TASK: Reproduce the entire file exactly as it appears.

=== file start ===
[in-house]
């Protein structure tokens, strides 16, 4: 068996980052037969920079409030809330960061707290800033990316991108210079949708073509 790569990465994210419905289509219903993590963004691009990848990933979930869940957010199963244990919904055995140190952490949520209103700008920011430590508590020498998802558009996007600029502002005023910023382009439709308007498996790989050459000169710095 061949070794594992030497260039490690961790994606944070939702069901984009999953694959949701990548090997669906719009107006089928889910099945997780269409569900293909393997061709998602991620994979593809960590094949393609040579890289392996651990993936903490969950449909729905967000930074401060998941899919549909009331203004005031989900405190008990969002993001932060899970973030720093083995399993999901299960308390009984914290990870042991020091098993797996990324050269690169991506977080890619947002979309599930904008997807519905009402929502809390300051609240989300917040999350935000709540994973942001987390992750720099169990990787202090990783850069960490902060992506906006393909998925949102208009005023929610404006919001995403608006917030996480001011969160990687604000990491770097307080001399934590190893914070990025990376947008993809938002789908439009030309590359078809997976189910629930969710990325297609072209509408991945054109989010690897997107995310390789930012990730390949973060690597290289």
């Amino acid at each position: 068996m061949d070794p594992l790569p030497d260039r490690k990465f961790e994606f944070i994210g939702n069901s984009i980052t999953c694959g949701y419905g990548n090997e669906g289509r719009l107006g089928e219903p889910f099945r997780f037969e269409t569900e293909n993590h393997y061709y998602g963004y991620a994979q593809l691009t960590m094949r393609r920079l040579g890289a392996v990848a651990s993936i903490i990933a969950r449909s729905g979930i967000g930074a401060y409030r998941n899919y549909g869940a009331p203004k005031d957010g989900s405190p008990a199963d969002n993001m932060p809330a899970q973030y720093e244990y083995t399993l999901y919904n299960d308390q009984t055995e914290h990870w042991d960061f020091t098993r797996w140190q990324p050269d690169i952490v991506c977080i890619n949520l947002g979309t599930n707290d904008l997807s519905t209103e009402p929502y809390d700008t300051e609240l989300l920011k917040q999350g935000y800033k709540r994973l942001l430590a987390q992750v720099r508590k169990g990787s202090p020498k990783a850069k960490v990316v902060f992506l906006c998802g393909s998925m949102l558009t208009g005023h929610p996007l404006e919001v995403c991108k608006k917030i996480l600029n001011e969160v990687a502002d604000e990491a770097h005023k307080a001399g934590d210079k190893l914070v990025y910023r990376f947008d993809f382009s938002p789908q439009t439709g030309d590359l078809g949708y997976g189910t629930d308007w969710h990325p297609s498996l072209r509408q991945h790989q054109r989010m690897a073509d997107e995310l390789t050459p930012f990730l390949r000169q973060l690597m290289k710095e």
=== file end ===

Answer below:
[in-house]
């Protein structure tokens, strides 16, 4: 068996980052037969920079409030809330960061707290800033990316991108210079949708073509 790569990465994210419905289509219903993590963004691009990848990933979930869940957010199963244990919904055995140190952490949520209103700008920011430590508590020498998802558009996007600029502002005023910023382009439709308007498996790989050459000169710095 061949070794594992030497260039490690961790994606944070939702069901984009999953694959949701990548090997669906719009107006089928889910099945997780269409569900293909393997061709998602991620994979593809960590094949393609040579890289392996651990993936903490969950449909729905967000930074401060998941899919549909009331203004005031989900405190008990969002993001932060899970973030720093083995399993999901299960308390009984914290990870042991020091098993797996990324050269690169991506977080890619947002979309599930904008997807519905009402929502809390300051609240989300917040999350935000709540994973942001987390992750720099169990990787202090990783850069960490902060992506906006393909998925949102208009005023929610404006919001995403608006917030996480001011969160990687604000990491770097307080001399934590190893914070990025990376947008993809938002789908439009030309590359078809997976189910629930969710990325297609072209509408991945054109989010690897997107995310390789930012990730390949973060690597290289």
């Amino acid at each position: 068996m061949d070794p594992l790569p030497d260039r490690k990465f961790e994606f944070i994210g939702n069901s984009i980052t999953c694959g949701y419905g990548n090997e669906g289509r719009l107006g089928e219903p889910f099945r997780f037969e269409t569900e293909n993590h393997y061709y998602g963004y991620a994979q593809l691009t960590m094949r393609r920079l040579g890289a392996v990848a651990s993936i903490i990933a969950r449909s729905g979930i967000g930074a401060y409030r998941n899919y549909g869940a009331p203004k005031d957010g989900s405190p008990a199963d969002n993001m932060p809330a899970q973030y720093e244990y083995t399993l999901y919904n299960d308390q009984t055995e914290h990870w042991d960061f020091t098993r797996w140190q990324p050269d690169i952490v991506c977080i890619n949520l947002g979309t599930n707290d904008l997807s519905t209103e009402p929502y809390d700008t300051e609240l989300l920011k917040q999350g935000y800033k709540r994973l942001l430590a987390q992750v720099r508590k169990g990787s202090p020498k990783a850069k960490v990316v902060f992506l906006c998802g393909s998925m949102l558009t208009g005023h929610p996007l404006e919001v995403c991108k608006k917030i996480l600029n001011e969160v990687a502002d604000e990491a770097h005023k307080a001399g934590d210079k190893l914070v990025y910023r990376f947008d993809f382009s938002p789908q439009t439709g030309d590359l078809g949708y997976g189910t629930d308007w969710h990325p297609s498996l072209r509408q991945h790989q054109r989010m690897a073509d997107e995310l390789t050459p930012f990730l390949r000169q973060l690597m290289k710095e």